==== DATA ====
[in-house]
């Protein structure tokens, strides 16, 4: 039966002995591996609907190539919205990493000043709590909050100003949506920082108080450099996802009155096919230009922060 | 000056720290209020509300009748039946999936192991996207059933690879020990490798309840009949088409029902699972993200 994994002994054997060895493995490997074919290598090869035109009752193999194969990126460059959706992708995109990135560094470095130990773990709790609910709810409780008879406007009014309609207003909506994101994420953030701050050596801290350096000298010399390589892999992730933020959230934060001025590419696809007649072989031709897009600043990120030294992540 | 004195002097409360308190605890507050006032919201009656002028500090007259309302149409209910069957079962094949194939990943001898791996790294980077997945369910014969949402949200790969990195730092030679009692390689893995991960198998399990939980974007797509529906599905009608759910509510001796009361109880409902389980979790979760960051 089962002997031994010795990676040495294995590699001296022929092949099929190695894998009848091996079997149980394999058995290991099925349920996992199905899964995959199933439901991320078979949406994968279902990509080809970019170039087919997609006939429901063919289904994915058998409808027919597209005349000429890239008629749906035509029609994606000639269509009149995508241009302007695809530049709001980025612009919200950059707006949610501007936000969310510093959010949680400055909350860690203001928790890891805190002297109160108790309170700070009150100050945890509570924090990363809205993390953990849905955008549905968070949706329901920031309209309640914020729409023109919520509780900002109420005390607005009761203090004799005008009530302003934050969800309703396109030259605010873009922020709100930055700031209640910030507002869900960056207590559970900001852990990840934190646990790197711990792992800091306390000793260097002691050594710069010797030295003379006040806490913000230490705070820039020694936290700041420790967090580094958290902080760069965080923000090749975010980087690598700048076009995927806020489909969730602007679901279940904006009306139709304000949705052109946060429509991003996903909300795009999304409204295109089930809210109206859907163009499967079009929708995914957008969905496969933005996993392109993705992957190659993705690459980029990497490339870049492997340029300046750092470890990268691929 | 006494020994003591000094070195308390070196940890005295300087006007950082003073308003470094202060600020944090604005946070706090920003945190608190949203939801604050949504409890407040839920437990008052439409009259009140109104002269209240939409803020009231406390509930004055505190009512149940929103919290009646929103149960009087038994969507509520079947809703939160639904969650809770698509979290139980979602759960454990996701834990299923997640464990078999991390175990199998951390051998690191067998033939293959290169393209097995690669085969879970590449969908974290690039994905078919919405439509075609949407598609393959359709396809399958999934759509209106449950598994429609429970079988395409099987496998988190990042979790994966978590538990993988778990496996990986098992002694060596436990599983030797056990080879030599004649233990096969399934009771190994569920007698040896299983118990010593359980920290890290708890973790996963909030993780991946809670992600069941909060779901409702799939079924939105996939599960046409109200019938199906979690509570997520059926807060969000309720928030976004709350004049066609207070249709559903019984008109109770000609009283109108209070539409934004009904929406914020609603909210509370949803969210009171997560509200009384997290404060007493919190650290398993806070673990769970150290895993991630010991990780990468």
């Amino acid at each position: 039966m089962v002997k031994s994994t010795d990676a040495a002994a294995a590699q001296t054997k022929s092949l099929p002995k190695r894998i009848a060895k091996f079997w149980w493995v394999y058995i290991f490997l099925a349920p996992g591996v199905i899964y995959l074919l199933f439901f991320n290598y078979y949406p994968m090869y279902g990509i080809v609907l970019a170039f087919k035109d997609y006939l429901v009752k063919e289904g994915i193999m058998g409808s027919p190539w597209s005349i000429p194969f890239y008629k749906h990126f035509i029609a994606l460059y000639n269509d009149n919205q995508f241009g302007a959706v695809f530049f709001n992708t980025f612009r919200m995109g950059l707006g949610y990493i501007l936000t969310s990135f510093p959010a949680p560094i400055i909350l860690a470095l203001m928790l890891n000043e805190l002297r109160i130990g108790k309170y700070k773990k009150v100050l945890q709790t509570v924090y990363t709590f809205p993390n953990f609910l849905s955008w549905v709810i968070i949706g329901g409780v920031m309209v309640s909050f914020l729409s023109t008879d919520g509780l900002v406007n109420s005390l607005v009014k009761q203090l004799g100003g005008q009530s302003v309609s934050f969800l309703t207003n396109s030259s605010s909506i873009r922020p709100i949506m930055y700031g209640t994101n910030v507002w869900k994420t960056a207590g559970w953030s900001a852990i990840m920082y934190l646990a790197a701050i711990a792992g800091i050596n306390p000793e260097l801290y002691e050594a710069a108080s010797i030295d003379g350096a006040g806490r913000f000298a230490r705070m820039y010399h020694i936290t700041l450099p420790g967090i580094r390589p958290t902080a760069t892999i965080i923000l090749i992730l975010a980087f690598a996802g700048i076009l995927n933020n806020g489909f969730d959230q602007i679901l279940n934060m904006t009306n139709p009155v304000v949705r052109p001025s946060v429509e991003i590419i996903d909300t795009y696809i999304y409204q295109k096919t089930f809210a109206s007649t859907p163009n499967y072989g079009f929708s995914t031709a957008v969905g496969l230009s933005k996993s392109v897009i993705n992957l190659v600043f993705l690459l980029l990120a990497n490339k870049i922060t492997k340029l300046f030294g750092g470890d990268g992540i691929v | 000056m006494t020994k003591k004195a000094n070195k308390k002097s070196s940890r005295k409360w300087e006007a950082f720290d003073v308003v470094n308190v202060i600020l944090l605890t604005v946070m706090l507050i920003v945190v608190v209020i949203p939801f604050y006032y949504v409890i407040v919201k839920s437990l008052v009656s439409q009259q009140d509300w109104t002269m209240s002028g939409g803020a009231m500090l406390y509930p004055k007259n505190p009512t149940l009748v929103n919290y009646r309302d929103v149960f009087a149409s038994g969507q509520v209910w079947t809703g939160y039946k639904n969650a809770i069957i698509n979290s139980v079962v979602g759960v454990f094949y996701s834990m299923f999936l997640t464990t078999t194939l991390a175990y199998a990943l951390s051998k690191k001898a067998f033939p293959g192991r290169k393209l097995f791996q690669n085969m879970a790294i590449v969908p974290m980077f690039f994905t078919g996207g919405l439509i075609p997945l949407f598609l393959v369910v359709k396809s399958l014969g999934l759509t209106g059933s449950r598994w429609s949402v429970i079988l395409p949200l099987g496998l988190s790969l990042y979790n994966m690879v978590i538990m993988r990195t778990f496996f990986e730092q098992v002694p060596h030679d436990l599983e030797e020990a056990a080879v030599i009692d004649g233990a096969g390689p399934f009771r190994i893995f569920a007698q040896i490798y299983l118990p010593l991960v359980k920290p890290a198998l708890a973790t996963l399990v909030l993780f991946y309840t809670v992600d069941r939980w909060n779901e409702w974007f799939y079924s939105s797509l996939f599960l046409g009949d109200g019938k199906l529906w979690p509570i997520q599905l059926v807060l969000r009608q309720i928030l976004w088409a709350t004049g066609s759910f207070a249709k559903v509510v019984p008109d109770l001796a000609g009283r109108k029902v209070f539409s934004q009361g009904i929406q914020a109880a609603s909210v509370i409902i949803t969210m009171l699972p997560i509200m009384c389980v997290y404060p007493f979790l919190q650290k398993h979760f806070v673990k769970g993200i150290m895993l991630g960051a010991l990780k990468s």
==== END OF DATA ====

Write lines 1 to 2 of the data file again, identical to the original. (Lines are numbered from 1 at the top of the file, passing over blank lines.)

[in-house]
């Protein structure tokens, strides 16, 4: 039966002995591996609907190539919205990493000043709590909050100003949506920082108080450099996802009155096919230009922060 | 000056720290209020509300009748039946999936192991996207059933690879020990490798309840009949088409029902699972993200 994994002994054997060895493995490997074919290598090869035109009752193999194969990126460059959706992708995109990135560094470095130990773990709790609910709810409780008879406007009014309609207003909506994101994420953030701050050596801290350096000298010399390589892999992730933020959230934060001025590419696809007649072989031709897009600043990120030294992540 | 004195002097409360308190605890507050006032919201009656002028500090007259309302149409209910069957079962094949194939990943001898791996790294980077997945369910014969949402949200790969990195730092030679009692390689893995991960198998399990939980974007797509529906599905009608759910509510001796009361109880409902389980979790979760960051 089962002997031994010795990676040495294995590699001296022929092949099929190695894998009848091996079997149980394999058995290991099925349920996992199905899964995959199933439901991320078979949406994968279902990509080809970019170039087919997609006939429901063919289904994915058998409808027919597209005349000429890239008629749906035509029609994606000639269509009149995508241009302007695809530049709001980025612009919200950059707006949610501007936000969310510093959010949680400055909350860690203001928790890891805190002297109160108790309170700070009150100050945890509570924090990363809205993390953990849905955008549905968070949706329901920031309209309640914020729409023109919520509780900002109420005390607005009761203090004799005008009530302003934050969800309703396109030259605010873009922020709100930055700031209640910030507002869900960056207590559970900001852990990840934190646990790197711990792992800091306390000793260097002691050594710069010797030295003379006040806490913000230490705070820039020694936290700041420790967090580094958290902080760069965080923000090749975010980087690598700048076009995927806020489909969730602007679901279940904006009306139709304000949705052109946060429509991003996903909300795009999304409204295109089930809210109206859907163009499967079009929708995914957008969905496969933005996993392109993705992957190659993705690459980029990497490339870049492997340029300046750092470890990268691929 | 006494020994003591000094070195308390070196940890005295300087006007950082003073308003470094202060600020944090604005946070706090920003945190608190949203939801604050949504409890407040839920437990008052439409009259009140109104002269209240939409803020009231406390509930004055505190009512149940929103919290009646929103149960009087038994969507509520079947809703939160639904969650809770698509979290139980979602759960454990996701834990299923997640464990078999991390175990199998951390051998690191067998033939293959290169393209097995690669085969879970590449969908974290690039994905078919919405439509075609949407598609393959359709396809399958999934759509209106449950598994429609429970079988395409099987496998988190990042979790994966978590538990993988778990496996990986098992002694060596436990599983030797056990080879030599004649233990096969399934009771190994569920007698040896299983118990010593359980920290890290708890973790996963909030993780991946809670992600069941909060779901409702799939079924939105996939599960046409109200019938199906979690509570997520059926807060969000309720928030976004709350004049066609207070249709559903019984008109109770000609009283109108209070539409934004009904929406914020609603909210509370949803969210009171997560509200009384997290404060007493919190650290398993806070673990769970150290895993991630010991990780990468």